Emerging Asia's recovery can withstand reflation trade: S&P

By ANI | Published: March 17, 2021 10:49 AM2021-03-17T10:49:29+5:302021-03-17T11:00:03+5:30

The reflation trade that is lifting US yields will not hit Asian emerging markets' financial conditions and growth outlook as much as during the taper tantrum of 2013, S&P Global Ratings said on Wednesday.

Emerging Asia's recovery can withstand reflation trade: S&P | Emerging Asia's recovery can withstand reflation trade: S&P

Emerging Asia's recovery can withstand reflation trade: S&P

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The reflation trade that is lifting US yields will not hit Asian emerging markets' financial conditions and growth outlook as much as during the taper tantrum of 2013, S&P Global Ratings said on Wednesday.

"The recovery across Asia's emerging economies should withstand rising US yields so long as this reflects an improving growth outlook and reflation rather than a monetary shock," said Shaun Roache, Asia Pacific Chief Economist at S&P.

In 2013, US yields leaped after the Federal Reserve indicated it will begin unwinding its quantitative easing programme. The resulting pc over rising credit costs led to sharp outflow from emerging markets, including Asia's, and forced central banks to hike interest rates.

"Not all yield shocks are created equal," said Roache.

The report highlighted three important factors that determine vulnerability to external shocks in Asia and which are relevant today.

One: the nature of the shock. Yields can rise for more than one reason. Some are more dangerous than others.

Two: initial conditions. The most important of which are the fundamentals -- including the current account and interest rates -- in the countries hit by shock.

Three: the policy response -- particularly whether policies need to adjust in a way that can hurt domestic growth.

"In our view, yields are rising in response to hopes that better economic growth will lift inflation. Asia is usually a prime beneficiary of improving global growth," said S&P.

"We also believe that Asian economies are better cushioned against external shocks than during the taper tantrum of 2013. Initial conditions are bolstered by current account surpluses, low inflation (for the most part), higher real interest rate and fatter foreign-exchange reserve buffers."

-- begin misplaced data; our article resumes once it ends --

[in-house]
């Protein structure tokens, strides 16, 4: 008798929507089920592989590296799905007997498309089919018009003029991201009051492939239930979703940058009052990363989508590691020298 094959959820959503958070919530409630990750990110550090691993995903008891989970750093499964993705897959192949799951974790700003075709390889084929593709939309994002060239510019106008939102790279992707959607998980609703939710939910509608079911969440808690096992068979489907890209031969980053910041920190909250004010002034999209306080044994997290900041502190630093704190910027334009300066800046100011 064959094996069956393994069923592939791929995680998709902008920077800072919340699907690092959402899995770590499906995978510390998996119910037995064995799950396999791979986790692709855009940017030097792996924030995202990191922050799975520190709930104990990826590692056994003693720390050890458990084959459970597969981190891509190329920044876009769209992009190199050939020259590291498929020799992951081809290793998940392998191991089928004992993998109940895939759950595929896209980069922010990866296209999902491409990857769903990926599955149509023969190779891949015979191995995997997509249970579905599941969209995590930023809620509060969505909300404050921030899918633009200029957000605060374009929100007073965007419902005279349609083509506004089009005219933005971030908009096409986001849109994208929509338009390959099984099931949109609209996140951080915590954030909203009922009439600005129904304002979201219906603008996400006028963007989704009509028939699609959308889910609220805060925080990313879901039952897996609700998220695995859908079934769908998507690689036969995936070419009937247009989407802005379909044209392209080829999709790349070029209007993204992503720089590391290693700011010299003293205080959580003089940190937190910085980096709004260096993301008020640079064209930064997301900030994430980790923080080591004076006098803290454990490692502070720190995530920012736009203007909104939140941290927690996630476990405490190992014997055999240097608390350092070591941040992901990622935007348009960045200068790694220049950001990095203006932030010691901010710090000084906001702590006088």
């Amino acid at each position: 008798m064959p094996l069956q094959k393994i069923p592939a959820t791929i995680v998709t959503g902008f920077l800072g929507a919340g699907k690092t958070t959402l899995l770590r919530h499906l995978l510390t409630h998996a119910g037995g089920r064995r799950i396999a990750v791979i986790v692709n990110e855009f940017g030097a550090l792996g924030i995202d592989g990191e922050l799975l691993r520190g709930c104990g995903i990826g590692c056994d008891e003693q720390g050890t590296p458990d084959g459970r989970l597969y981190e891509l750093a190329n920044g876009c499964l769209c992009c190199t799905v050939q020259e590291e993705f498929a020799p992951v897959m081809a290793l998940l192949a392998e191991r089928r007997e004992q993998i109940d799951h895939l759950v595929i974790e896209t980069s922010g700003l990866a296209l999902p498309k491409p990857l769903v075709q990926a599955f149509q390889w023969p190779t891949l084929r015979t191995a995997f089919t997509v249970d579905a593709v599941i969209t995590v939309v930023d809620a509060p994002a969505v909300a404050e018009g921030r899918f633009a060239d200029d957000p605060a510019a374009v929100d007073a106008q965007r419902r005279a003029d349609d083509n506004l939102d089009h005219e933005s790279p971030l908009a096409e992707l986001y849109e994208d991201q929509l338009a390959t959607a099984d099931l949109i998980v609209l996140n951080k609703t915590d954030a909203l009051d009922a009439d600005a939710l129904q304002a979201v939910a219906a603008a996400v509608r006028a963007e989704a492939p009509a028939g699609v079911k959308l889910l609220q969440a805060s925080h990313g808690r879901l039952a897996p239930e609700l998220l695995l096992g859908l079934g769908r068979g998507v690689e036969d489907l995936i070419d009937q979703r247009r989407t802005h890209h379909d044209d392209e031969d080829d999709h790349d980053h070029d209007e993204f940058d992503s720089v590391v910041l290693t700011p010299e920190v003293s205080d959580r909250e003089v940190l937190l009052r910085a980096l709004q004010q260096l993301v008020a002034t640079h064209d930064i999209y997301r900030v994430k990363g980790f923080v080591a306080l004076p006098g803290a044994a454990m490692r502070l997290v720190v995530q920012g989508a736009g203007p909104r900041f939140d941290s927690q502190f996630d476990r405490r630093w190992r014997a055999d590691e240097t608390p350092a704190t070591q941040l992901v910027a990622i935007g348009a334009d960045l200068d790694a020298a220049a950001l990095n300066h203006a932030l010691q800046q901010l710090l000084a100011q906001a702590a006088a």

A reflationary trade and stronger initial conditions lower the odds that central banks will be forced into an untimely tightening that could strangle the recovery, as occurred in 2013, when for example India and Indonesia had to hike key policy rates as their currencies plunged against the US dollar.

Nonetheless, risks remain. In particular, if markets decided the Fed under-estimated inflation risk and will need to hike policy rates to combat the threat, then Asia's recovery could be endangered.

"The US treasury market remains important for financial conditions in Asia. Markets can react in a non-linear way if yields rise very quickly, especially if real yields (rather than inflation expectations) jump and the US dollar appreciates at the same time," said Roache.

India and the Philippines are the most vulnerable at current juncture. Both economies have seen inflation rise in recent months. Real policy rates are below long-run average levels, eroding the return buffers.

Capital may be quicker to leave and the central banks may have to by raising policy rates. One mitigating factor for both countries is that current accounts are stronger relative to normal levels, said S&P.

( With inputs from ANI )

Disclaimer: This post has been auto-published from an agency feed without any modifications to the text and has not been reviewed by an editor

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